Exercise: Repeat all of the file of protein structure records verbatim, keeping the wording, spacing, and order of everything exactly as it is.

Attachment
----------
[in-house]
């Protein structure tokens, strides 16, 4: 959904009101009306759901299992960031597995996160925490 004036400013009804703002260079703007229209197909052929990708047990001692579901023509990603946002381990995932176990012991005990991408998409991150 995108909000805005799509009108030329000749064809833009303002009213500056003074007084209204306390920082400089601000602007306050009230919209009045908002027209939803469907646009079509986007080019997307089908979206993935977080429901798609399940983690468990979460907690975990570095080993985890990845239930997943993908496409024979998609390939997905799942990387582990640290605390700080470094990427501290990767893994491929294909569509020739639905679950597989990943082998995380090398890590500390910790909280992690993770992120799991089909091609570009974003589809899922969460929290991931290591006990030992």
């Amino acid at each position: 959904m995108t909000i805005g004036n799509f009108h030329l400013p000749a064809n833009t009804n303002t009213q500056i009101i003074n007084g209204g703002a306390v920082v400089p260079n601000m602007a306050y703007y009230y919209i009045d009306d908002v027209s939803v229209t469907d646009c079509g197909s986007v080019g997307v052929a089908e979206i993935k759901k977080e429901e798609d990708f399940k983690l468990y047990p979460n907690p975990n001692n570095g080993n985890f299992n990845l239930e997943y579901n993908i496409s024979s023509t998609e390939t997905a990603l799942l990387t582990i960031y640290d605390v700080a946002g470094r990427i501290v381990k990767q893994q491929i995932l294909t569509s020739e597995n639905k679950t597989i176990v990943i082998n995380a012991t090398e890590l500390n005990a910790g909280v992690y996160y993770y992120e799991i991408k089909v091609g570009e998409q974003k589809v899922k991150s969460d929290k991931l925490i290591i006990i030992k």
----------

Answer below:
[in-house]
């Protein structure tokens, strides 16, 4: 959904009101009306759901299992960031597995996160925490 004036400013009804703002260079703007229209197909052929990708047990001692579901023509990603946002381990995932176990012991005990991408998409991150 995108909000805005799509009108030329000749064809833009303002009213500056003074007084209204306390920082400089601000602007306050009230919209009045908002027209939803469907646009079509986007080019997307089908979206993935977080429901798609399940983690468990979460907690975990570095080993985890990845239930997943993908496409024979998609390939997905799942990387582990640290605390700080470094990427501290990767893994491929294909569509020739639905679950597989990943082998995380090398890590500390910790909280992690993770992120799991089909091609570009974003589809899922969460929290991931290591006990030992």
């Amino acid at each position: 959904m995108t909000i805005g004036n799509f009108h030329l400013p000749a064809n833009t009804n303002t009213q500056i009101i003074n007084g209204g703002a306390v920082v400089p260079n601000m602007a306050y703007y009230y919209i009045d009306d908002v027209s939803v229209t469907d646009c079509g197909s986007v080019g997307v052929a089908e979206i993935k759901k977080e429901e798609d990708f399940k983690l468990y047990p979460n907690p975990n001692n570095g080993n985890f299992n990845l239930e997943y579901n993908i496409s024979s023509t998609e390939t997905a990603l799942l990387t582990i960031y640290d605390v700080a946002g470094r990427i501290v381990k990767q893994q491929i995932l294909t569509s020739e597995n639905k679950t597989i176990v990943i082998n995380a012991t090398e890590l500390n005990a910790g909280v992690y996160y993770y992120e799991i991408k089909v091609g570009e998409q974003k589809v899922k991150s969460d929290k991931l925490i290591i006990i030992k």